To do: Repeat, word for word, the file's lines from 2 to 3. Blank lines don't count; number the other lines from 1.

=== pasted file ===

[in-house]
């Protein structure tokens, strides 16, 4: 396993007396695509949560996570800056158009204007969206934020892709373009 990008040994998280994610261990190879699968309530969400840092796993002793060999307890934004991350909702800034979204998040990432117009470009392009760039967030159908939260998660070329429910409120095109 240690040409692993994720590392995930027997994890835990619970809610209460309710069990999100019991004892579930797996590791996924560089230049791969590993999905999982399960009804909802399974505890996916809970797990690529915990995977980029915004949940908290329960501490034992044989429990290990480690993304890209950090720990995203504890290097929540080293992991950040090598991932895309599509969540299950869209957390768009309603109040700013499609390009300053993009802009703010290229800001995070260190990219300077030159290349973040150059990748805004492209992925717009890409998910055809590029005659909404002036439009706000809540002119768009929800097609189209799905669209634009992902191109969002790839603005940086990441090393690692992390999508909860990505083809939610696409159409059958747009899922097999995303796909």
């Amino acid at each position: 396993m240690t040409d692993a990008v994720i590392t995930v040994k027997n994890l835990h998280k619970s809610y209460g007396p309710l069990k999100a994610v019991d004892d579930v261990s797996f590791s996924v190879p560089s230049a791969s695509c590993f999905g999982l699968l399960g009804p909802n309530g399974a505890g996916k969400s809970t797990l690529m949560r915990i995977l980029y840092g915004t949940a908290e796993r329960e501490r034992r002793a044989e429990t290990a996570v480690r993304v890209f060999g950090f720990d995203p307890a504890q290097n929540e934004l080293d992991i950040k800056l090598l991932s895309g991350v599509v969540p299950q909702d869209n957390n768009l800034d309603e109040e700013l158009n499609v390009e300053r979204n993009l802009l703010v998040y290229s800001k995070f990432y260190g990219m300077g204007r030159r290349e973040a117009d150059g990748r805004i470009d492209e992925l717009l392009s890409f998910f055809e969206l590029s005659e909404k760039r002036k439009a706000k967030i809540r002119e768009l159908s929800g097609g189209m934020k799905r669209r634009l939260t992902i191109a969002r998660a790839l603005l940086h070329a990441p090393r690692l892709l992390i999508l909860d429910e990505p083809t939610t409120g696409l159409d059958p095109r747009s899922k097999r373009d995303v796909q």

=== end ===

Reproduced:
């Protein structure tokens, strides 16, 4: 396993007396695509949560996570800056158009204007969206934020892709373009 990008040994998280994610261990190879699968309530969400840092796993002793060999307890934004991350909702800034979204998040990432117009470009392009760039967030159908939260998660070329429910409120095109 240690040409692993994720590392995930027997994890835990619970809610209460309710069990999100019991004892579930797996590791996924560089230049791969590993999905999982399960009804909802399974505890996916809970797990690529915990995977980029915004949940908290329960501490034992044989429990290990480690993304890209950090720990995203504890290097929540080293992991950040090598991932895309599509969540299950869209957390768009309603109040700013499609390009300053993009802009703010290229800001995070260190990219300077030159290349973040150059990748805004492209992925717009890409998910055809590029005659909404002036439009706000809540002119768009929800097609189209799905669209634009992902191109969002790839603005940086990441090393690692992390999508909860990505083809939610696409159409059958747009899922097999995303796909």
């Amino acid at each position: 396993m240690t040409d692993a990008v994720i590392t995930v040994k027997n994890l835990h998280k619970s809610y209460g007396p309710l069990k999100a994610v019991d004892d579930v261990s797996f590791s996924v190879p560089s230049a791969s695509c590993f999905g999982l699968l399960g009804p909802n309530g399974a505890g996916k969400s809970t797990l690529m949560r915990i995977l980029y840092g915004t949940a908290e796993r329960e501490r034992r002793a044989e429990t290990a996570v480690r993304v890209f060999g950090f720990d995203p307890a504890q290097n929540e934004l080293d992991i950040k800056l090598l991932s895309g991350v599509v969540p299950q909702d869209n957390n768009l800034d309603e109040e700013l158009n499609v390009e300053r979204n993009l802009l703010v998040y290229s800001k995070f990432y260190g990219m300077g204007r030159r290349e973040a117009d150059g990748r805004i470009d492209e992925l717009l392009s890409f998910f055809e969206l590029s005659e909404k760039r002036k439009a706000k967030i809540r002119e768009l159908s929800g097609g189209m934020k799905r669209r634009l939260t992902i191109a969002r998660a790839l603005l940086h070329a990441p090393r690692l892709l992390i999508l909860d429910e990505p083809t939610t409120g696409l159409d059958p095109r747009s899922k097999r373009d995303v796909q």